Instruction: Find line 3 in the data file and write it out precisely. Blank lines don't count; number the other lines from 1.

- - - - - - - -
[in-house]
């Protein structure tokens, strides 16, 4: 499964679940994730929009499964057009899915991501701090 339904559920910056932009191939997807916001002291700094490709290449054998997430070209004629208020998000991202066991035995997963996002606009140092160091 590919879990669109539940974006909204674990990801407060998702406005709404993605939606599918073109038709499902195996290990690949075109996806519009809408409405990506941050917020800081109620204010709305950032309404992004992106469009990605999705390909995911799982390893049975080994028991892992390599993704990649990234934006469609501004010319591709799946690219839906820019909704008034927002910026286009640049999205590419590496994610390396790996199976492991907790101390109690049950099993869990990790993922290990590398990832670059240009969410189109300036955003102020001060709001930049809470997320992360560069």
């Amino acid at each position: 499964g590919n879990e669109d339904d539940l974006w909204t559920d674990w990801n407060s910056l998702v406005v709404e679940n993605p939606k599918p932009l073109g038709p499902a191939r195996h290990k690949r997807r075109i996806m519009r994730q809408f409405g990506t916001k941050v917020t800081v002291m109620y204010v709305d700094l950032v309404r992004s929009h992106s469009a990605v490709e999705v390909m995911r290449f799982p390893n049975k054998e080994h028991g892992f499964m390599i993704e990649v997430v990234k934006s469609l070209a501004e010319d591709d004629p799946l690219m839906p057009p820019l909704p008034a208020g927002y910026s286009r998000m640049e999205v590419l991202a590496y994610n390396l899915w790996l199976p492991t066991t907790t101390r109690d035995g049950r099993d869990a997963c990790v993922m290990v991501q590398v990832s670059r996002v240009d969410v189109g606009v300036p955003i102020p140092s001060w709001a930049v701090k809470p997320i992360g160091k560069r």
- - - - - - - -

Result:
């Amino acid at each position: 499964g590919n879990e669109d339904d539940l974006w909204t559920d674990w990801n407060s910056l998702v406005v709404e679940n993605p939606k599918p932009l073109g038709p499902a191939r195996h290990k690949r997807r075109i996806m519009r994730q809408f409405g990506t916001k941050v917020t800081v002291m109620y204010v709305d700094l950032v309404r992004s929009h992106s469009a990605v490709e999705v390909m995911r290449f799982p390893n049975k054998e080994h028991g892992f499964m390599i993704e990649v997430v990234k934006s469609l070209a501004e010319d591709d004629p799946l690219m839906p057009p820019l909704p008034a208020g927002y910026s286009r998000m640049e999205v590419l991202a590496y994610n390396l899915w790996l199976p492991t066991t907790t101390r109690d035995g049950r099993d869990a997963c990790v993922m290990v991501q590398v990832s670059r996002v240009d969410v189109g606009v300036p955003i102020p140092s001060w709001a930049v701090k809470p997320i992360g160091k560069r």